Is There a "Fundamental Logic of Walkability"?

CC BY 2.0. Lloyd Alter

Getting people out of cars and rebuilding our main streets is not going to be easy, and cannot be oversimplified.

'Happy City' started as a wonderful book by Charles Montgomery, and now it is a planning consultancy, with Tristan Cleveland writing that Walking is economic growth. He notes that "residents of roughly three-quarters of homes built today can’t get coffee, bread, a haircut, cash, or a newspaper on foot. When we build communities where people can’t get the things they need in a quick walk, we are wasting everyone’s time and money."

Cleveland goes on to suggest that an economy built on walking is economically productive. "The efficiency of every in-person goods transaction depends on two parts: how much it costs to get the product to the store, and how much it costs to get the customer there. Walking to access goods supports economic growth because it costs almost nothing, to the walker or society." He calls walking "economic jet fuel":

People in the United States bought over 80 billion things, in person, in 2016. If people could make a few billion more transactions with a quick walk instead of driving, not only would they save money, but GDP would grow faster and impose fewer costs (like carbon emissions and noise) on society.

It is an attractive argument. I love the idea of a "fundamental logic of walkability." If only it were true.

Coffeescore where I live

Coffeescore where I live in Toronto/Screen capture

I live in a part of a city where I can get coffee, bread, a haircut, cash, or a newspaper on foot, although it is getting hard to find a newspaper. Using Walkscore, I found that I could get coffee at sixteen different places, and it doesn't even include my favourite new one.

But it is not an efficient system. If I were willing to drive an SUV to a big Walmart I could save as much as 30 percent on food. The entire North American supply chain is built on big trucks going to big stores, and customers driving big cars to fill up big fridges. The people who shop at the small local stores are either people like me, who believe in supporting the local hardware or specialty store and are willing to pay significantly more for the privilege, or the poor who cannot afford cars and have no choice.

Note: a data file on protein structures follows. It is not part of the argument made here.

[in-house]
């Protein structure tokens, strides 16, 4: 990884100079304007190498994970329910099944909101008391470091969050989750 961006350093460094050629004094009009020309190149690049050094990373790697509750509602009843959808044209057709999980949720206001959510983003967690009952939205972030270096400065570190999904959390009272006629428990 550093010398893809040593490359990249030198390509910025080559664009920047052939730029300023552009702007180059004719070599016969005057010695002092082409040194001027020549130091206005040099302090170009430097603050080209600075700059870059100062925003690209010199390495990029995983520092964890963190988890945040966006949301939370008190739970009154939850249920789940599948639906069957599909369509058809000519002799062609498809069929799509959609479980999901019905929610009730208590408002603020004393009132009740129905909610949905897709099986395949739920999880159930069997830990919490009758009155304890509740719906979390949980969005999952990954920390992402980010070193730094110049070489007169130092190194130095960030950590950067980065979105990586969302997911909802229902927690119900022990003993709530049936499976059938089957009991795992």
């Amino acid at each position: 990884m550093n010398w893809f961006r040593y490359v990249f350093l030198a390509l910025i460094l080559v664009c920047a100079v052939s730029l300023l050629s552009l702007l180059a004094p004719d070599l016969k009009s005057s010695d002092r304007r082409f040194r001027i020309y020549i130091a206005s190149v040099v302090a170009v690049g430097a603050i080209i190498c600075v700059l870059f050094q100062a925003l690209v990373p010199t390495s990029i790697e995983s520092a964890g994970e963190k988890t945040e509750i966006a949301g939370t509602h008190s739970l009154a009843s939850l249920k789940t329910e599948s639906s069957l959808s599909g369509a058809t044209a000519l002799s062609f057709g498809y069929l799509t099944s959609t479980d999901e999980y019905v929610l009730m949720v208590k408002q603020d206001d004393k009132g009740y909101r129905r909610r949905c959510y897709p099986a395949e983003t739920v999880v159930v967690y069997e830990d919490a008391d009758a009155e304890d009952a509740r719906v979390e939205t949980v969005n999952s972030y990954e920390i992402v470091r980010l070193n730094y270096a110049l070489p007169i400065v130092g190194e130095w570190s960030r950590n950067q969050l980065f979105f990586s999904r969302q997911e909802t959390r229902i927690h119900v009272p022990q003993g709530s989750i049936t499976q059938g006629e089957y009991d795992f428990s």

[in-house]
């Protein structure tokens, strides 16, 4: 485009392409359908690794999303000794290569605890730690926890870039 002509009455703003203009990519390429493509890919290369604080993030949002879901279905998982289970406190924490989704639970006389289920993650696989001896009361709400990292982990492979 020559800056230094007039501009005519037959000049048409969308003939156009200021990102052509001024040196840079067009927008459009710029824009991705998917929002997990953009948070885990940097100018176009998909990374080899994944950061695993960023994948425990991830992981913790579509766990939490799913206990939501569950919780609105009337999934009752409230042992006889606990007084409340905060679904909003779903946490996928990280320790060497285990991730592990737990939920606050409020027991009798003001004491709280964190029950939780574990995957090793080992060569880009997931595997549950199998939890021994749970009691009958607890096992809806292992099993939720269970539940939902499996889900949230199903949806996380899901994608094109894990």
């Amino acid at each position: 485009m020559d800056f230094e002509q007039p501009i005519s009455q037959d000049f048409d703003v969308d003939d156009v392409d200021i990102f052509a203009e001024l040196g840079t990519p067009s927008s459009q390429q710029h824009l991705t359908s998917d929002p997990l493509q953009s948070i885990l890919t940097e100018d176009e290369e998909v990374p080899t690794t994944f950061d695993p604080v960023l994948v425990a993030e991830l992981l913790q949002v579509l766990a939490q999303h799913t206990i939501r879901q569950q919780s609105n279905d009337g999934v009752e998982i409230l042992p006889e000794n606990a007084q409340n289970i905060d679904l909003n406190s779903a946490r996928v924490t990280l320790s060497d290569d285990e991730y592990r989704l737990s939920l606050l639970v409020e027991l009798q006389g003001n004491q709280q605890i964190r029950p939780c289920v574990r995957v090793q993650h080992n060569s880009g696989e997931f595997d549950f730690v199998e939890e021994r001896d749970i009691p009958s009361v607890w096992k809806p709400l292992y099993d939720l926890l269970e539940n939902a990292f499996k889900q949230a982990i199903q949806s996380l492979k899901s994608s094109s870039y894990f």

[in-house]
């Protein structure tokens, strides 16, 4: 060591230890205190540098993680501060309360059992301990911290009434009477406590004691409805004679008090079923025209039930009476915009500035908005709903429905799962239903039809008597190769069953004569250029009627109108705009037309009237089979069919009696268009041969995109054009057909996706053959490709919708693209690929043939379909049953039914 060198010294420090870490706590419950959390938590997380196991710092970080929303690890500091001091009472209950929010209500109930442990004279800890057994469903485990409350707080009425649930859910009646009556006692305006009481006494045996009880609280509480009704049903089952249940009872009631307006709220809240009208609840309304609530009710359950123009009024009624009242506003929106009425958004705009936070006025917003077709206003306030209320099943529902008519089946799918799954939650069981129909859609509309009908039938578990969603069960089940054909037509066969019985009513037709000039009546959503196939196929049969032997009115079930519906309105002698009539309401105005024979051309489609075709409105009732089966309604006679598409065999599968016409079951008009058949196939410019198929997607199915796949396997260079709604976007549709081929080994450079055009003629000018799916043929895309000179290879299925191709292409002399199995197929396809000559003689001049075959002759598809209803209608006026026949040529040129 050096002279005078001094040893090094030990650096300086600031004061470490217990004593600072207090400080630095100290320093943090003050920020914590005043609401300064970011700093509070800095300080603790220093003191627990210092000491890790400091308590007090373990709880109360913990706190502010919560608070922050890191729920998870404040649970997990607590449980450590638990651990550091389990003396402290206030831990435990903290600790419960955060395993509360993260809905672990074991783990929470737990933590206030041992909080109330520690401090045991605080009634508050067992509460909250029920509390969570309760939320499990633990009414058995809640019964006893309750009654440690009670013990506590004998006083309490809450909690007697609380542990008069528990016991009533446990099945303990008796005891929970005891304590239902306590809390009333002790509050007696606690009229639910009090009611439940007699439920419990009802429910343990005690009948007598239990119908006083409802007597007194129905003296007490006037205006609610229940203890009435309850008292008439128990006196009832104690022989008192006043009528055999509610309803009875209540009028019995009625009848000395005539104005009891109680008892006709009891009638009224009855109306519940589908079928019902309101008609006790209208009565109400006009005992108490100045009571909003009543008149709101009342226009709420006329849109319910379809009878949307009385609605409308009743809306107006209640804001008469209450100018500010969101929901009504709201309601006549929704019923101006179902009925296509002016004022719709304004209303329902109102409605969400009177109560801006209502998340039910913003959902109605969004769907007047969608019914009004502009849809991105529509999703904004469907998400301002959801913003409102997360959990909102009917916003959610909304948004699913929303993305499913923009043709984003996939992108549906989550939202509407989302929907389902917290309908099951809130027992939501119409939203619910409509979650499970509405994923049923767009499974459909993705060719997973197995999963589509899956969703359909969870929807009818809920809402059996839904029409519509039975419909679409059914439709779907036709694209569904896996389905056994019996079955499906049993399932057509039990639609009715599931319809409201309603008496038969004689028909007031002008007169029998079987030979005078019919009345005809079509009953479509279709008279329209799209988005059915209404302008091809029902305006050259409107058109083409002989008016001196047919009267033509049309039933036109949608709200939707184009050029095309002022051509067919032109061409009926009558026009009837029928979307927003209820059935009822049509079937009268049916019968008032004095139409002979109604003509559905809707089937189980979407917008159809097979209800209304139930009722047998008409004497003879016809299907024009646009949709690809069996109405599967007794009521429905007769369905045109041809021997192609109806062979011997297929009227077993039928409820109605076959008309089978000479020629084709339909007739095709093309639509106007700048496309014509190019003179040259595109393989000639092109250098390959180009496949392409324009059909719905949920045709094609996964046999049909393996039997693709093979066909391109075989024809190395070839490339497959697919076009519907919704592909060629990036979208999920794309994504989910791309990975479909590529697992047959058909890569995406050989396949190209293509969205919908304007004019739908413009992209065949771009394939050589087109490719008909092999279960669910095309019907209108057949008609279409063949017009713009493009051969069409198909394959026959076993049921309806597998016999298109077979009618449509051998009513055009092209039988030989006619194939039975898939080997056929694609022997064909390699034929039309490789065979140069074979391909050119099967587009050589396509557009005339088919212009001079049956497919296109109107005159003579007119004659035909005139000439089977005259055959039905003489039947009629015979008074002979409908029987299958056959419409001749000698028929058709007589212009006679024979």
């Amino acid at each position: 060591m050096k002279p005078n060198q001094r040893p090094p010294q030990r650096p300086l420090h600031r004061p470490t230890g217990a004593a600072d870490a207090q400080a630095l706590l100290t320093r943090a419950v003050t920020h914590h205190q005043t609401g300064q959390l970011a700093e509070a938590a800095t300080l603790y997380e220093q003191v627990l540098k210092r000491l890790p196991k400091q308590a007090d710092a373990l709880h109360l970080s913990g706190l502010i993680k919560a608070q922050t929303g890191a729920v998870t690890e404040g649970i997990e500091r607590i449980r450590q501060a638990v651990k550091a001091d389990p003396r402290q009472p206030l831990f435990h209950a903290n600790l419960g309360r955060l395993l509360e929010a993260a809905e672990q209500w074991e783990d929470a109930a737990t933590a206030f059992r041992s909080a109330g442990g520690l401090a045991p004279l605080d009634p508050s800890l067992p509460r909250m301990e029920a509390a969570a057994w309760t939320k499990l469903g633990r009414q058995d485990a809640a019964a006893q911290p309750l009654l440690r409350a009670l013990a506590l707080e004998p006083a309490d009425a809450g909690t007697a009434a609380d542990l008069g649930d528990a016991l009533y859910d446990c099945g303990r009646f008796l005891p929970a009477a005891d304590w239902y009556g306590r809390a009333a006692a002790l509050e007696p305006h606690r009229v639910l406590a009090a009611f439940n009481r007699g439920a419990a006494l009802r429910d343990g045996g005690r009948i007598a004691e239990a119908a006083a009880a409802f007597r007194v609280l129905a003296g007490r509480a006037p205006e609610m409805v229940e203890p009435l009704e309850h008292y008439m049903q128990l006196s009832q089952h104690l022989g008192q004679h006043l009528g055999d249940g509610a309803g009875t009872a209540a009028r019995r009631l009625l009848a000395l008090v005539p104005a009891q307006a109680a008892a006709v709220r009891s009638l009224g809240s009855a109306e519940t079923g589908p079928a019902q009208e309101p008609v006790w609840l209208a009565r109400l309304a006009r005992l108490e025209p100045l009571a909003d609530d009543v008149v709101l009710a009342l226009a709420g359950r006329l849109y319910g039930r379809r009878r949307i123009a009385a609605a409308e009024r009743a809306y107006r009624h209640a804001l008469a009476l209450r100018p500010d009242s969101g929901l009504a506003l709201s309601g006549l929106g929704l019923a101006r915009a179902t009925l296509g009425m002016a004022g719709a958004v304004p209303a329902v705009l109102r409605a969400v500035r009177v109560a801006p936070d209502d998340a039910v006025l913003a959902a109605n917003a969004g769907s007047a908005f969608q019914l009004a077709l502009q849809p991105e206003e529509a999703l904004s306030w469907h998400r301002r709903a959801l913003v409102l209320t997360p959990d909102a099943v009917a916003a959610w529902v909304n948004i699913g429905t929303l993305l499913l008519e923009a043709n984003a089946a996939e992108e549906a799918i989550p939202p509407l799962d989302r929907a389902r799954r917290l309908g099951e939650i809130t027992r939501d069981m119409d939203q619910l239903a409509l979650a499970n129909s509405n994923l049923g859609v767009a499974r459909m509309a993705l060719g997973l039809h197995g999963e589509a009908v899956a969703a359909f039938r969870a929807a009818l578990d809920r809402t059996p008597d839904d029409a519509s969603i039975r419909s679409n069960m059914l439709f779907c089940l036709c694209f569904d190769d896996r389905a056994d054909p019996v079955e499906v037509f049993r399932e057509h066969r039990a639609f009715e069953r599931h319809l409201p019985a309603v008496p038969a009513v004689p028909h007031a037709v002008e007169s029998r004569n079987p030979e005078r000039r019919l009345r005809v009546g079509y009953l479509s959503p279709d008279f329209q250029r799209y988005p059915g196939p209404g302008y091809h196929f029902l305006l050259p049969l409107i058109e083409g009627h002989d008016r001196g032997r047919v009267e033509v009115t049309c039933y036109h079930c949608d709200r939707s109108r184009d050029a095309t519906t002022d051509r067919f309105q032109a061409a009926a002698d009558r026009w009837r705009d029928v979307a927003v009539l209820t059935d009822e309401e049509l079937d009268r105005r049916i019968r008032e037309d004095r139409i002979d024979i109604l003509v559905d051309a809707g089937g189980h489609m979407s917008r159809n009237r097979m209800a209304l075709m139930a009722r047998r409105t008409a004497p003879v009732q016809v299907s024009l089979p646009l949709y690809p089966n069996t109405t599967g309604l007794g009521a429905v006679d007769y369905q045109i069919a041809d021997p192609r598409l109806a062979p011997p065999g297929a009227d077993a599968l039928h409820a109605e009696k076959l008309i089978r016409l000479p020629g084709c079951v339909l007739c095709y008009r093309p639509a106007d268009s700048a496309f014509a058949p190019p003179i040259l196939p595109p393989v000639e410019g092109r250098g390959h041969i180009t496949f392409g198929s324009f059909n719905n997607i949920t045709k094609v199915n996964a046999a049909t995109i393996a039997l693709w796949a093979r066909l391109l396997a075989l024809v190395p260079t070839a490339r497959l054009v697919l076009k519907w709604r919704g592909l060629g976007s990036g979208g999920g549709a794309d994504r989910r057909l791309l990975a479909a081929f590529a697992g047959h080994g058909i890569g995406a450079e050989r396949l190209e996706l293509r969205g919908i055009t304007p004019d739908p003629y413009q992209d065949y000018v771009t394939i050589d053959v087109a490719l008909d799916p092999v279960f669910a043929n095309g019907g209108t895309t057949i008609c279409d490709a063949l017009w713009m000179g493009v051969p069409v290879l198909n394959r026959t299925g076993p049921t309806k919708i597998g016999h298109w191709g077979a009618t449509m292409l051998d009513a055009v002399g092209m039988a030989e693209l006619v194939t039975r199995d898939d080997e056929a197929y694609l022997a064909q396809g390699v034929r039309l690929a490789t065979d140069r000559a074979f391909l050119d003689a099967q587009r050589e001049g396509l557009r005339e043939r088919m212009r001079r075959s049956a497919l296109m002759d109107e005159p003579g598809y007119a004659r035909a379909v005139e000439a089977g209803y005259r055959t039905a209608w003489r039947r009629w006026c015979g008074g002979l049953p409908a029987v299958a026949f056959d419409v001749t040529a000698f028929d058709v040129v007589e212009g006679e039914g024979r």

Tristan Cleveland does point out that cars are expensive in time and money, and that the $9,000 that the average person pays to own a car would pay for a lot of food. I also believe that he is correct about walkability being critical for the fiscal health of cities.

Bloor Street in Toronto is full of stuff

It's hard to walk on Toronto's Bloor Street for all the stuff there/ Lloyd Alter/CC BY 2.0

But it is so complex, building a walkable city that works.

  • We need higher average densities to have enough people to actually support small shops.
  • We need a fairer tax structure that doesn't shift so much of property tax burden onto the commercial sector, making Main Street stores so expensive.
  • We need better pedestrian infrastructure so that people in wheelchairs, with buggies and with strollers can actually all get down the street.
  • We need to stop the subsidies on highways and fuel that support the suburban big box economic models.
  • We have to charge car owners the true economic costs of maintaining the roads, police, ambulances and parking because even when the store is less than a mile away, it is still often easier to drive. If the car is there, people are going to use it.

Then there will be some logic to walkability. Right now, for many, it makes more sense to drive.